Note: buttons don't have a property "color".


A TLabel simply displays the text that you've entered in its property Caption.

Use a TLabel to:

  • show a label next to another component; you set its caption at design time in the Object Inspector, such as a label with "Amount:" above an edit box;
  • or to display a value or message at runtime; in that case, set its caption in your code, such as:
    Label1->Caption = FloatToString(Amount);


TEdit is a single-line edit control.

Use it to retrieve text that the user typed. Example:
S = Edit1->Text;

Edit controls can also display text to the user. An example:
S = "This is a trivial text";
Edit1->Text = S;


TMemo is a multi-line edit control, that allows the user to enter more than one line of text.

To limit the number of characters, use the MaxLength property. The default value for MaxLength is 0, meaning that there is no character limit other than that imposed by the operating system.

TMemo is also useful for displaying lengthy information. To prevent editing by the user, set the ReadOnly property to True.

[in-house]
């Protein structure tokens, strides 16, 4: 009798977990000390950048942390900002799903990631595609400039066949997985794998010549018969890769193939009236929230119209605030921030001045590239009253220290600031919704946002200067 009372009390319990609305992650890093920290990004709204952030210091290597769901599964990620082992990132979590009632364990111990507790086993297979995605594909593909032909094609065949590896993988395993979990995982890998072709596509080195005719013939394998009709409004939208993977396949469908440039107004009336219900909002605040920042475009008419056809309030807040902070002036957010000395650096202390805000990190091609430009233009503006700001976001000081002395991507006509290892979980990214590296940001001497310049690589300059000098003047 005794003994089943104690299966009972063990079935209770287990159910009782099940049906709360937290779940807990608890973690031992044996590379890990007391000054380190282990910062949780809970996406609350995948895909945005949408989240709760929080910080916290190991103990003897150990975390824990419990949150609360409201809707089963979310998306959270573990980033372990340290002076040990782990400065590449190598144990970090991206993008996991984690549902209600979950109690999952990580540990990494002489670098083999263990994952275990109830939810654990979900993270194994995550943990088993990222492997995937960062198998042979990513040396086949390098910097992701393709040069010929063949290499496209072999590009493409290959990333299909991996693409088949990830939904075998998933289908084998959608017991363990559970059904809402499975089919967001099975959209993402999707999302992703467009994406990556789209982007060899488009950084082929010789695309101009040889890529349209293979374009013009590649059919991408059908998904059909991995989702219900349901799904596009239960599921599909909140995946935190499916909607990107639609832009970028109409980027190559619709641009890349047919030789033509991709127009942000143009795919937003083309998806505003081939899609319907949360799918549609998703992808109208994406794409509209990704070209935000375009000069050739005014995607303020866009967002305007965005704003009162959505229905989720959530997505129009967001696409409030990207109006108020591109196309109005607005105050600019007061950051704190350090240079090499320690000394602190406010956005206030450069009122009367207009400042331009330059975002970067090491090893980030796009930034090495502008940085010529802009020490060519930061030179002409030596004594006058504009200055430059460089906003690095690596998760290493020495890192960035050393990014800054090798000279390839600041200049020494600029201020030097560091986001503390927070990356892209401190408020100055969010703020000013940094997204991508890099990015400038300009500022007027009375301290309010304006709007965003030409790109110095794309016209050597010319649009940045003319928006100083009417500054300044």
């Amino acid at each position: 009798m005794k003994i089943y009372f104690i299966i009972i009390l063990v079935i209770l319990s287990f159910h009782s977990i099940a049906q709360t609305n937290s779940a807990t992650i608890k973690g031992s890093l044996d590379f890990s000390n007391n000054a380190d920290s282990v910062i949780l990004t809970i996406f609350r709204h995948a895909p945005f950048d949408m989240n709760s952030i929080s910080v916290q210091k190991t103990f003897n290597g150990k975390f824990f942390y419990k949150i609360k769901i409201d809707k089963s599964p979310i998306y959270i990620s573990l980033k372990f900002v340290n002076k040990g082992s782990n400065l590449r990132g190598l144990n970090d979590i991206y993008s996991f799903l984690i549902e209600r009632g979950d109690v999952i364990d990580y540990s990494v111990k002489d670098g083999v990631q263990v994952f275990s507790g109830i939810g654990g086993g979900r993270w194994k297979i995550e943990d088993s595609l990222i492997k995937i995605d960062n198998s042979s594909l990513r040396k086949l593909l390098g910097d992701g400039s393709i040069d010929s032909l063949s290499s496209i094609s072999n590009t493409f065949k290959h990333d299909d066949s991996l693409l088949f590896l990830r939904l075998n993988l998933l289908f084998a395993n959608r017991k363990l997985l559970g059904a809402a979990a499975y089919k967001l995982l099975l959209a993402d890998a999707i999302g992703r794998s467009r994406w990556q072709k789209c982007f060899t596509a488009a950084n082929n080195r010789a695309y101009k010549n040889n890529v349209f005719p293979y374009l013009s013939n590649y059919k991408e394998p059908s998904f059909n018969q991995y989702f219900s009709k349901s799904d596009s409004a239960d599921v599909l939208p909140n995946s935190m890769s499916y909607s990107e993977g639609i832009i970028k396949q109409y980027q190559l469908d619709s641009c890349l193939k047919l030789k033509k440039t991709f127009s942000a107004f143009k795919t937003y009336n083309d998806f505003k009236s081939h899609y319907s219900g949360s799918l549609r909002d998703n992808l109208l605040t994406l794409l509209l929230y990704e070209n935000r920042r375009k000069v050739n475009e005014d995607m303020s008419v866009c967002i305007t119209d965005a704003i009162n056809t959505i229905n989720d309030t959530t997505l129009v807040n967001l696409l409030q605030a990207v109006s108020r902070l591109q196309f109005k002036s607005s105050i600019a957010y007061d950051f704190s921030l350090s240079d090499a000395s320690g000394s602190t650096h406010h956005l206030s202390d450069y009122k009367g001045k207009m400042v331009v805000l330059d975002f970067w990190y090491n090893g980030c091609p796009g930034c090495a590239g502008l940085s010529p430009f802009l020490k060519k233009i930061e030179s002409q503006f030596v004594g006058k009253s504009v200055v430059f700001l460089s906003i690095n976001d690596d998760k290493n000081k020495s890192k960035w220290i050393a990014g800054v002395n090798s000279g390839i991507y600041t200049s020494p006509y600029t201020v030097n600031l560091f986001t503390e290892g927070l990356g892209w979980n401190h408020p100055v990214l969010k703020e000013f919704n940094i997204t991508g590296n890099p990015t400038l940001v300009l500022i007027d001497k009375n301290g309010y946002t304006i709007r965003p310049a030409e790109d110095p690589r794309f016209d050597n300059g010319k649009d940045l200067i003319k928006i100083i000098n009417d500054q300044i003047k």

The text lines of a TMemo are contained in its property Lines. You can preset Lines with the Object Inspector, or you can load it from a text file (see the TOpenDialog example below).

To retrieve one line of the text through your code, use:
S = Memo1->Lines[i];
where i must be an integer in the range from 0 for the first line, to a maximum of
Memo1->Lines->Count - 1 for the last line.

The entire text of the TMemo as one long string can be accessed with its property Text:
S = Memo1->Text;

Several properties affect the appearence of the memo and how text is entered:

  • You can supply a horizontal, a vertical scroll bars, or both scroll bars in the memo with the ScrollBars property.
  • To prevent word wrap, set the WordWrap property to False.
  • Alignment determines how the text is aligned. Possible choices: taLeftJustify (the default), taCenter, and taRightJustify.
  • Use the Font property to change the font of the text.

At runtime, the user can cut, copy, and paste text to and from a database memo control. You can accomplish the same in your code by using the methods CutToClipboard, CopyToClipboard, and PasteFromClipboard.